Much of Johannes’ early education in math and science took place under his father’s tutelage, but the support of a wealthy patron eventually enabled the young man to pursue a more formal education, first at the University of Helmstedt, and then at the University of Wittenberg and the University of Leiden. It was in Leiden that Johannes encountered his first telescope — then an exciting new invention — and he brought one home to show his father in the winter of 1610.
On March 9, 1611, father and son rose at dawn and spied several dark spots on the surface of the sun through the telescope. But direct observation, even just before sunrise or sunset, caused considerable pain to their eyes. As Johannes later wrote, “For indeed it was to be feared than an indiscreet examination of a lower sun would cause great injury to the eyes, for even the weaker rays of the setting or rising sun often inflame the eye with a strange redness, which may last for two days, not without affecting the appearance of objects.”
Given the risk to their eyesight, the duo switched to a camera obscura (a basic pinhole camera also favored by Kepler for solar observations) for subsequent sightings over the next few months, and began tracking the movement of the spots. The spots moved across the face of the sun, disappeared on the western edge, and then reappeared on the eastern edge two weeks later.
Johannes correctly concluded that the spots were on the sun’s surface, rather than being the result of clouds or planetary transits. He wrote and published a 22-page pamphlet on their findings: De Maculis in Sole observatis, et apparente earum cum Sole conversione, Narratio (Account of Spots Observed on the Sun and of Their Apparent Rotation with the Sun). His father, David, disagreed with his son’s conclusion, still clinging to the old Ptolemaic cosmology.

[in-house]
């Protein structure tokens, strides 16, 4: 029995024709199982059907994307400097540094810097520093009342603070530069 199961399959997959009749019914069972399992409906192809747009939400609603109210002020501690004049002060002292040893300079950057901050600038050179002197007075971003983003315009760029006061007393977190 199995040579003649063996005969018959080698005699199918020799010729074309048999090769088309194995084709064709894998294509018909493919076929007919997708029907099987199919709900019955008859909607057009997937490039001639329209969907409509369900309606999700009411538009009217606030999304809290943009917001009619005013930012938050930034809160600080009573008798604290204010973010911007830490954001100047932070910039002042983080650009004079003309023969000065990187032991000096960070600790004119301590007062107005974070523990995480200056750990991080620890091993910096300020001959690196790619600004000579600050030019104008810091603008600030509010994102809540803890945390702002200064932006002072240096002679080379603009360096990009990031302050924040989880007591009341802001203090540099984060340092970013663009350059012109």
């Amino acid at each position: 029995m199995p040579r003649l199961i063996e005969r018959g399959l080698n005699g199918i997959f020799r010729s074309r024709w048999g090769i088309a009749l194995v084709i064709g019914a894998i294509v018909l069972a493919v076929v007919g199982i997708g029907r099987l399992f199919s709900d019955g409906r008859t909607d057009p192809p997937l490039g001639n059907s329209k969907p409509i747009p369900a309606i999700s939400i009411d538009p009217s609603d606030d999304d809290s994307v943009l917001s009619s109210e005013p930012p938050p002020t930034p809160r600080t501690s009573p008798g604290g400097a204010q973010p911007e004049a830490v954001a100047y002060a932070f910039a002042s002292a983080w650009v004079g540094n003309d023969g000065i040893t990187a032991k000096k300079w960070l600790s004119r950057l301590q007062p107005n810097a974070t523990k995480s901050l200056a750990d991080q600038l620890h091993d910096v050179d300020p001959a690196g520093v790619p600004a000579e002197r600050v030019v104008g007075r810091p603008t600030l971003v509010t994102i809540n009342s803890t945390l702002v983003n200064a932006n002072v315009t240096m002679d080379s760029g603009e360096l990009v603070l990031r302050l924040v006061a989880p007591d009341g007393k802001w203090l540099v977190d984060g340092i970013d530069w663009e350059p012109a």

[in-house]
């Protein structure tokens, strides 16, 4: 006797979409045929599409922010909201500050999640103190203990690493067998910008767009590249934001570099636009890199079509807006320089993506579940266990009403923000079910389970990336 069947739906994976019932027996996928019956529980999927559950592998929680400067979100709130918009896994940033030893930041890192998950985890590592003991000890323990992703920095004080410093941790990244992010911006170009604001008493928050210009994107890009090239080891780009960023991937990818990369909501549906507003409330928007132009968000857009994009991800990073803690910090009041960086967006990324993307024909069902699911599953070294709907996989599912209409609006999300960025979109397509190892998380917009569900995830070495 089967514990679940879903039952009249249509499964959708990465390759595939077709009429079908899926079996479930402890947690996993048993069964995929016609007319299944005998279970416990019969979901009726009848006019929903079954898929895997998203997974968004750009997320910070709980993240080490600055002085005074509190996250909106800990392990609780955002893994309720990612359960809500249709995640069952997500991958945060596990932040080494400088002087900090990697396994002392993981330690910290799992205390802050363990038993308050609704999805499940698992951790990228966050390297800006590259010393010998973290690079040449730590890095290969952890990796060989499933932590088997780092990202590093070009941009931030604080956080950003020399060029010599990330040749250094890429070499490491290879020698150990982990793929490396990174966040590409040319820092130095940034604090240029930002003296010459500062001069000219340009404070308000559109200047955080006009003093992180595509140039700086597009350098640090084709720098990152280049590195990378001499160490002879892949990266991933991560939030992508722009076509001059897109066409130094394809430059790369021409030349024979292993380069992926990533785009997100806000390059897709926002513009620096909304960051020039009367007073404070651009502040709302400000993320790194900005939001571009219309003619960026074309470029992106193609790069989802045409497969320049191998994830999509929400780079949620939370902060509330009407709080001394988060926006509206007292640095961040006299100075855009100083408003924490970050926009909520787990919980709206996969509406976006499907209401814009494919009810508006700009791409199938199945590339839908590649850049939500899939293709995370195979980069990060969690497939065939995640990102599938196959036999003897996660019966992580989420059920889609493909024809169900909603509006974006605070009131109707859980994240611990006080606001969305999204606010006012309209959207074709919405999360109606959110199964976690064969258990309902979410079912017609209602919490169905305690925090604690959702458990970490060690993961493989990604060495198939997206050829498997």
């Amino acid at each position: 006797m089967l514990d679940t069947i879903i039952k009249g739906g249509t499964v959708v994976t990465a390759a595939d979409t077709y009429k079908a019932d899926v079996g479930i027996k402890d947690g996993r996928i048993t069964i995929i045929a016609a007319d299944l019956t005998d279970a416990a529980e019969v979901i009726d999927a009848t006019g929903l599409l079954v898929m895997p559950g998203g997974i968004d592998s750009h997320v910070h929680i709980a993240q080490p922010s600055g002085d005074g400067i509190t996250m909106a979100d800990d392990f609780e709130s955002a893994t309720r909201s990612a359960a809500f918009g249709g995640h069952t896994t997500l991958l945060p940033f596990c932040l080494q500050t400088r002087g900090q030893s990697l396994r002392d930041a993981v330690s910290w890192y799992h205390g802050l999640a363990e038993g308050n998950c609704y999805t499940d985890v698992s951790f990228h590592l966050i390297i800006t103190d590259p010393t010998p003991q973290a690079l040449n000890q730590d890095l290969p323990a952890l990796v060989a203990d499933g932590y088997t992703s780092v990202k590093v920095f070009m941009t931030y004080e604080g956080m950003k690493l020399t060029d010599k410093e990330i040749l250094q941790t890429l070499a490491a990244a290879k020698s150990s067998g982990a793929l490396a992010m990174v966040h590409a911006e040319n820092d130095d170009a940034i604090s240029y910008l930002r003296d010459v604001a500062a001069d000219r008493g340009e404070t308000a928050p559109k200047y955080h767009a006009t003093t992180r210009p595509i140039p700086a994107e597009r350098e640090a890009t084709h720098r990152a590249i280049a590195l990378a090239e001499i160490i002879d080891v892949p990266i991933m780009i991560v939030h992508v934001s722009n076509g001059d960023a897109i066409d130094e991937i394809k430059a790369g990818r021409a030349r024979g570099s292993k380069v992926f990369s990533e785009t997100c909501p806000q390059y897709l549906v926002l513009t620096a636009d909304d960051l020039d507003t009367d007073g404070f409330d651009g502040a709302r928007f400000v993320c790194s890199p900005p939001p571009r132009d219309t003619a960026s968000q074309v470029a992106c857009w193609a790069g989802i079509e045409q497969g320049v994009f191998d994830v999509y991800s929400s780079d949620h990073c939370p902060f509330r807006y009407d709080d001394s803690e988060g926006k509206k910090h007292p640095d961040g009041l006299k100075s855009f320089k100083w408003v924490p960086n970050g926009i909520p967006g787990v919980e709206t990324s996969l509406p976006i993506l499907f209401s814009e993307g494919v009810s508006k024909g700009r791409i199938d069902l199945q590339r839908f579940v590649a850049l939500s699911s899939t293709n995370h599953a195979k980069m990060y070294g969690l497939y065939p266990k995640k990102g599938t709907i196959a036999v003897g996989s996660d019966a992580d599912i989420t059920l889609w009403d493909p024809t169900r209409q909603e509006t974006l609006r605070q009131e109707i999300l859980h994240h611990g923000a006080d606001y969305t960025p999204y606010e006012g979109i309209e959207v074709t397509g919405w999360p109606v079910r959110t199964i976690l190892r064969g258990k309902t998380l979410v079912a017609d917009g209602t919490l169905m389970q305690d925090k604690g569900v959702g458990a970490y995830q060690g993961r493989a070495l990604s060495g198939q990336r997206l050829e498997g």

It was the first published scientific treatise on sunspots. But Johannes’ pamphlet languished in obscurity, perhaps because he lacked a sufficiently influential patron and was rather isolated from the leading astronomers of the day. While Kepler read the pamphlet and admired it, Galileo and Scheiner were mostly likely unaware of its existence when they published their own sunspot treatises in January and March 1612, respectively.
Johannes died at 29 in 1617 from unknown causes. His father died the following year under bizarre circumstances: He denounced a local peasant for steeling a goose, and the enraged man killed the pastor by striking him on the head with a shovel. While neither achieved fame, there is a monument to them in an Osteel churchyard.
All those sunspot sightings, combined with the moons of Jupiter and other mounting evidence, constituted a tipping point among astronomers, including Scheiner, who abandoned his earlier stance that sunspots were solar satellites within ten years. The Copernican model of the solar system replaced the old Ptolemaic model within a generation. Sunspots have continued to fascinate scientists ever since.
Mitchell, W.M. (1916) “The History of the Discovery of Solar Spots,” Popular Astronomy 24: 22-ff.